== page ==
The COVID-19 pandemic and sustainability are linked in a way that wasn’t experienced with past pandemics. There’s something about the international response that allows many to draw parallels to the fight against climate change in a way that Ebola and H1N1 did not. Let’s talk about the environmental impact of COVID-19.

First some context: Global pandemics are not new – they are an expected part of our civilization and must be planned for accordingly to mitigate the loss of life and economic damage. In the past 11 years, we’ve fought the Ebola outbreak and the H1N1 pandemic, with many others in preceding decades, and yet around the world governments, communities, and households were blindsided by COVID-19.

COVID Unprepared

This echoes the climate crisis –  before COVID took over the airwaves, we were talking about Greta, and before Greta, there was An Inconvenient Truth, and before that, there was Earth Day – and yet as seas rise and climate disasters uptick, governments, communities, and households have been flat-footed.

climate change trends
image source

The human brain is built to respond to issues in the here and now, and our fight or flight response doesn’t trigger based on future maladies – it is just how we are wired.  The COVID-19 pandemic is a here-and-now issue and gets tremendous focus for good reason, while climate change – even as it affects us this very minute – always seems to be a problem on the horizon to be dealt with slowly, later, or not at all.

COVID-19 is not entirely the harbinger of bad news. I am not saying that I’m glad this is happening to all of us (and happening so much more to our most vulnerable), but I do see hope as we work together to #flattenthecurve – we can apply this experience to the climate change crisis.

Here’s what is giving me hope about the environmental impact of covid-19:

  • The international scientific community came together swiftly and is working closely on a COVID-19 response. This proves that the world community is capable of working collaboratively to solve a problem bigger than any one of our respective countries.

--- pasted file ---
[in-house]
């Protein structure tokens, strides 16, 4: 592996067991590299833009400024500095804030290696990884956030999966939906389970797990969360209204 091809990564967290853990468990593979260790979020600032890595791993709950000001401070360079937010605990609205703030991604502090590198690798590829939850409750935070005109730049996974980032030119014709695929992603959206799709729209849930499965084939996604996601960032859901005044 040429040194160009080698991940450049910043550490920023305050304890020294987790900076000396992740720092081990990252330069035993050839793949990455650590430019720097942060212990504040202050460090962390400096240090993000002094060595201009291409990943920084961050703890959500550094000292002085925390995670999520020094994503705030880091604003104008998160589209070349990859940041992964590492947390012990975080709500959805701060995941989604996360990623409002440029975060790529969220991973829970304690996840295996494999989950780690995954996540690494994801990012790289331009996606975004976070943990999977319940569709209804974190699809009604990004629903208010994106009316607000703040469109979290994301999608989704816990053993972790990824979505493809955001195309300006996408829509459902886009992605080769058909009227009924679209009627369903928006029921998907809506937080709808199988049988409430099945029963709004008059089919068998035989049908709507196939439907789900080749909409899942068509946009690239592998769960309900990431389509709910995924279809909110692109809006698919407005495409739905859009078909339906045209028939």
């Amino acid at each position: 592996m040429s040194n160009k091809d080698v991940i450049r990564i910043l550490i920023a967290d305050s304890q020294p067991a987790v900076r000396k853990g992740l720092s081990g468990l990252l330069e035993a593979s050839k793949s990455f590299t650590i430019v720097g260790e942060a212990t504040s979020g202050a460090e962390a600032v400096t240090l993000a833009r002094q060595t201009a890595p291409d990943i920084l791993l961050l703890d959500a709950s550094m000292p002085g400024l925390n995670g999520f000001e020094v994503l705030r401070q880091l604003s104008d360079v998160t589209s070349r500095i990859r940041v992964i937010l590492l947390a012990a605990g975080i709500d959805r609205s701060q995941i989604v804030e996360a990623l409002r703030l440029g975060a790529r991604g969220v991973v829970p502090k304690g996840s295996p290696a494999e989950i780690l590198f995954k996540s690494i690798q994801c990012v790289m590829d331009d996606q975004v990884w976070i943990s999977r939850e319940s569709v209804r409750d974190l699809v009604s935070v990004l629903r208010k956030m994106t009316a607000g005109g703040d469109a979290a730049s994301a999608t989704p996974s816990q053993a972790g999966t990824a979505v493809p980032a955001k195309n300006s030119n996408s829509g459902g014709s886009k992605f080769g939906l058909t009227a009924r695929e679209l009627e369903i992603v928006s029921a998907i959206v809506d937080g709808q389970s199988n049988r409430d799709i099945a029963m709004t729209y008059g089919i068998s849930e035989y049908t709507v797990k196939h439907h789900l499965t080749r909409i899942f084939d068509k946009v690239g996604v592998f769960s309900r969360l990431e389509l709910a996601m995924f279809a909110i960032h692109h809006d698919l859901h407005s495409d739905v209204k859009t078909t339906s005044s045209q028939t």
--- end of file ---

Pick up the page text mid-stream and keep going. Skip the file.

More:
• The connection between the COVID-19 response and climate change is happening regularly, coming from places you would not expect, bringing the realities of this threat to a broader audience than was listening previously. I’d like to see comparisons of COVID-19 deaths and economic impacts on what is anticipated with the direct and indirect impacts of climate change.  Maybe that will help wake up our communities and governments to the value of decarbonization.
  • In the corporate world, we’ve seen a dramatic shift to remote collaboration via video conferencing and other tools.  Teleworking is not new, but we apparently needed a pandemic to jumpstart widespread use. Teleworking has short- and long-term effects on transportation emissions and will likely impact hiring and real estate decision making moving forward, which may lead to a reduced real estate footprint for some organizations.  Buildings and construction make up 39% of global carbon emissions, so any reduction will be impactful.
  • Maybe on the most human of scales, many of us a quarantining at home with our families, spending more time together indoors and out.  Time outside in nature is a great reminder of the value of this precious resource, and for me as the mother of two – I am reminded of our generations’ collective inaction to protect it for the next generation.
  • Many of us are visual, so seeing the photographic evidence from space on slower production is quite eye-opening.  Scientists are measuring the positive impact the global shutdown has had on air quality in cities around the world. The focus on health that comes with a pandemic will hopefully transcend COVID-19 and the global community will recognize that air quality, both inside and outside buildings, impacts human health.  A strong economy and clean air are not mutually exclusive – we can have both if we are smart about it.
Coronavirus impact on carbon in china
Levels of nitrogen dioxide are significantly lower over China then they were at the same time in 2019. Photo credit: Wikimedia Commons

If you are reading this from your home office, then you are one proof point that our world community is capable of swift changes to the way we operate in the face of a crisis. There is no reason we cannot do the same to adapt our behavior to address climate change. With this coronavirus pandemic, the economic and social impacts have been largely negative; however the benefits of dramatic changes to our systems to address climate change would have positive economic, environmental, health, and social benefits.

I want us all to get back to the new normal – but I also want to consider what we can collectively learn from this moment and the environmental impact of COVID-19 to make things better starting on day one of our next chapter.

quarantine hope

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